Australia’s Star Observer reports that Malta is the first country “to outlaw medical practitioners or other professionals from conducting any involuntary or coerced surgical intervention on minors with intersex variations.” How huge is this?


I know, you’re probably like, “Malta? Where is Malta?” (I had to look it up and I’m still not exactly sure what I’m looking at.)

But some country had to be first, and it wasn’t going to be the US. In our country, doctors still believe—without any evidence of necessity or efficacy—that genital “normalizing” surgeries have to be done on kids with intersex (in-between male and female) genitals, or they’ll grow up to be psychologically harmed.

I was at a workshop last week at University of California at Davis’s medical school with a few other intersex activists, including the incomparable Georgiann Davis, and we were talking about this—is it going to take the force of law to change the US?

Anne Tamar-Mattis, JD, said she thinks maybe so. Anne is the legal director of Advocates for Informed Choice, which is representing M.C., a child born with intersex genitals who was subject to genital “feminizing” surgery and who now identifies as a boy. At Davis, Anne presented all of the recent legal and ethical consensuses coming down the pike around the world—all in favor of stopping elective genital surgeries until children can decide for themselves.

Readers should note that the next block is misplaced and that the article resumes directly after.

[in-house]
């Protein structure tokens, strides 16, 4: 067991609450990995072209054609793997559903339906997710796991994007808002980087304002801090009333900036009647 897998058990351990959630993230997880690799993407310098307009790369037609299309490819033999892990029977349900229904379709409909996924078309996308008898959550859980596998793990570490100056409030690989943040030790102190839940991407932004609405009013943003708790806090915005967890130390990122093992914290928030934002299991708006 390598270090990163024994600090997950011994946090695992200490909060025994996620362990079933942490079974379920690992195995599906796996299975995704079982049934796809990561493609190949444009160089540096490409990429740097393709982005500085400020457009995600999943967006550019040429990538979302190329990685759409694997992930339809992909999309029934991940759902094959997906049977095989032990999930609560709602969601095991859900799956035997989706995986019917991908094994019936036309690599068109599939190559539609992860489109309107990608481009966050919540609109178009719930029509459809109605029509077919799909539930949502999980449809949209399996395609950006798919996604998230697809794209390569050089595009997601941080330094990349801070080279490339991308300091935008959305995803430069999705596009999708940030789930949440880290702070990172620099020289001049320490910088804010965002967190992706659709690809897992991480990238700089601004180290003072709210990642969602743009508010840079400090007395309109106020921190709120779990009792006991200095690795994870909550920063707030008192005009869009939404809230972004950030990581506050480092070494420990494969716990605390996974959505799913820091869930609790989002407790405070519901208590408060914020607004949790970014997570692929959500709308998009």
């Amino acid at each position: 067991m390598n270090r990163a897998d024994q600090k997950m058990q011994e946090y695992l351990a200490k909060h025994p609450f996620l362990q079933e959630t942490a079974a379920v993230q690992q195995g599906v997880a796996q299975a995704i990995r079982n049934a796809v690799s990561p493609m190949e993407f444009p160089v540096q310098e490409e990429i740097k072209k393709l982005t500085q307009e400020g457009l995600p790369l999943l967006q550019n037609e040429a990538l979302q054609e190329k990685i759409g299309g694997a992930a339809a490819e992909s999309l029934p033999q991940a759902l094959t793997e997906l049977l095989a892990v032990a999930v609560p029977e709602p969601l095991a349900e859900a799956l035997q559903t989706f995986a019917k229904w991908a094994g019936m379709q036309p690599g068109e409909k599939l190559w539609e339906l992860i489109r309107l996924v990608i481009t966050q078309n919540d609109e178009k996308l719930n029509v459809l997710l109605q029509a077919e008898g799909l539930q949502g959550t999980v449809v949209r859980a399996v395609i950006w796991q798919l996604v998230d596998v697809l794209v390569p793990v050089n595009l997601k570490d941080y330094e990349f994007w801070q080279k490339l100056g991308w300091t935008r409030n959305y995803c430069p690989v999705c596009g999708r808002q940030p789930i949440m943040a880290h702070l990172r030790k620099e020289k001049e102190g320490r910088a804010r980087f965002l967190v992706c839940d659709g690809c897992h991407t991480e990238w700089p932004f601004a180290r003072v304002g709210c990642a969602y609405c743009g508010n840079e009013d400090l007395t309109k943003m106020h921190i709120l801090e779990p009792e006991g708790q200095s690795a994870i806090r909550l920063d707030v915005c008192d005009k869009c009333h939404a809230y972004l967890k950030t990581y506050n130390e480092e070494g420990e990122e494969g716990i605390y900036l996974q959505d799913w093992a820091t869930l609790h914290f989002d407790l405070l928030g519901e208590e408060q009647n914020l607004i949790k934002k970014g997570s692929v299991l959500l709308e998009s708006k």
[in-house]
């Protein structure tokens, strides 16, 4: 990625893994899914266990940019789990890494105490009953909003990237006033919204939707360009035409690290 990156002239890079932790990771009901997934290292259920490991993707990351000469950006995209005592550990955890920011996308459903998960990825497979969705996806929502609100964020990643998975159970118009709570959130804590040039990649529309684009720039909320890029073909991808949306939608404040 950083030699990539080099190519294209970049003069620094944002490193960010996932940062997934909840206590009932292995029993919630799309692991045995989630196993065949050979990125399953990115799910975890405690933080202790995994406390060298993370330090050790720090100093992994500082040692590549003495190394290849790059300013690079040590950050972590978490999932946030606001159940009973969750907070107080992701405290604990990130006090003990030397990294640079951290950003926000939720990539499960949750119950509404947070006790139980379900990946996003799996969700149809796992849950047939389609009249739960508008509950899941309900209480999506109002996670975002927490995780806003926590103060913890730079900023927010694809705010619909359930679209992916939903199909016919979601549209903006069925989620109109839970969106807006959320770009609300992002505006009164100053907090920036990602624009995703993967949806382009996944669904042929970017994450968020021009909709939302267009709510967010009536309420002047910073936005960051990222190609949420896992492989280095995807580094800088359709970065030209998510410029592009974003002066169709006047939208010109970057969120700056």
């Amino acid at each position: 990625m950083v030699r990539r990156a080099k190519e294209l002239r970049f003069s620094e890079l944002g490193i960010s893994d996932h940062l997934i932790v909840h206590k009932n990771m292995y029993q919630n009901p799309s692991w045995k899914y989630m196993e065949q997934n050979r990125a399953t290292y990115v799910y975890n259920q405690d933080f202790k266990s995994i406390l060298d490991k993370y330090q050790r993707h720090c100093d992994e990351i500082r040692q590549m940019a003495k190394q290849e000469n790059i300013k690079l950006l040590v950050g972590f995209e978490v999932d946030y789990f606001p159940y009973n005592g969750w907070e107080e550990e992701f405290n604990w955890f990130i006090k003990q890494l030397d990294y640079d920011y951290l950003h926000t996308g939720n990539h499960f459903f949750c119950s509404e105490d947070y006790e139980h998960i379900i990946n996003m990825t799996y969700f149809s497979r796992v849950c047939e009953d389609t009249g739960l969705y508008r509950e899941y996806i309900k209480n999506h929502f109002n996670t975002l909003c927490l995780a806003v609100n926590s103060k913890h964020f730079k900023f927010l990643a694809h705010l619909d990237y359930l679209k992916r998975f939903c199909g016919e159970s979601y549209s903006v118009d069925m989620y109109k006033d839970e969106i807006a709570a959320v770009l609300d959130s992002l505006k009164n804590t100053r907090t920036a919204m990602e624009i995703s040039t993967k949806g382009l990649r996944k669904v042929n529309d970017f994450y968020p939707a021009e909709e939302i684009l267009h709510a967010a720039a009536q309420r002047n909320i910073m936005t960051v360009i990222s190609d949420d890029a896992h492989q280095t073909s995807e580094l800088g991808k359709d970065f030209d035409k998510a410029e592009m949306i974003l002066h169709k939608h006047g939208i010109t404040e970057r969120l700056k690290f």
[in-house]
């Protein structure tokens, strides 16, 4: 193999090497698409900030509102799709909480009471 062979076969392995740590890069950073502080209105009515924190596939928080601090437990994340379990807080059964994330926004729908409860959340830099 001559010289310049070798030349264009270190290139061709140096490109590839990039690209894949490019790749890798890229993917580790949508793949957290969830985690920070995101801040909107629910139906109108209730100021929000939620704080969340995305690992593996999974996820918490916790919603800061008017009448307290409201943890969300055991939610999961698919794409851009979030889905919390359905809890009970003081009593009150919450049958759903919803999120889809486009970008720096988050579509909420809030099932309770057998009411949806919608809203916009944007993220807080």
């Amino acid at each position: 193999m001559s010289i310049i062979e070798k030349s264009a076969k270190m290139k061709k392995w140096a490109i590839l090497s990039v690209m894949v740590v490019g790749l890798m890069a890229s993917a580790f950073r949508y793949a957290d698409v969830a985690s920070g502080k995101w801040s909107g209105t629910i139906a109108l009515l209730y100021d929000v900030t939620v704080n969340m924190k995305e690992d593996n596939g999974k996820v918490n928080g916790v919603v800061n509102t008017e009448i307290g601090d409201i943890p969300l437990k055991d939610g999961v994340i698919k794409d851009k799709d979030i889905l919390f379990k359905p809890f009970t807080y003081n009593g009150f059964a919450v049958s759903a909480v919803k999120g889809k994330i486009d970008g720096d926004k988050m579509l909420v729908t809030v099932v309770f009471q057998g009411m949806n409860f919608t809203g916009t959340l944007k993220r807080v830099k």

The UN Special Rapporteur on Torture has said “stop it.”

Germany has passed a law designed to slow down elective intersex surgical interventions.

The Swiss National Advisory Commission on Biomedical Ethics has said “on ethical and legal grounds, all (non-trivial) sex assignment treatment decisions which have irreversible consequences but can be deferred should not be taken until the person to be treated can decide for him/herself.”

I do think it would be a lot better if this system changed because hearts and minds were changed among doctors and parents. But after 20 years of working in this area, I don’t know what it’s going to take to achieve that—and I am starting to think we can’t wait anymore for the legal prohibitions to be enacted. How many children are losing healthy genital tissue while we wait for the pediatric establishment to “evolve”?

When I gave my presentation at Davis last week, I had to apologize repeatedly for shrieking, but honestly, I am at that point. I think I need a vacation—in Malta.

Alice Dreger is the author of Galileo's Middle Finger: Heretics, Activists, and the Search for Justice in Science, which documents her 20 years' worth of work on intersex rights.

Malta is a lovely place to visit.
Malta is a lovely place to visit. INTERPIXELS/Shutterstock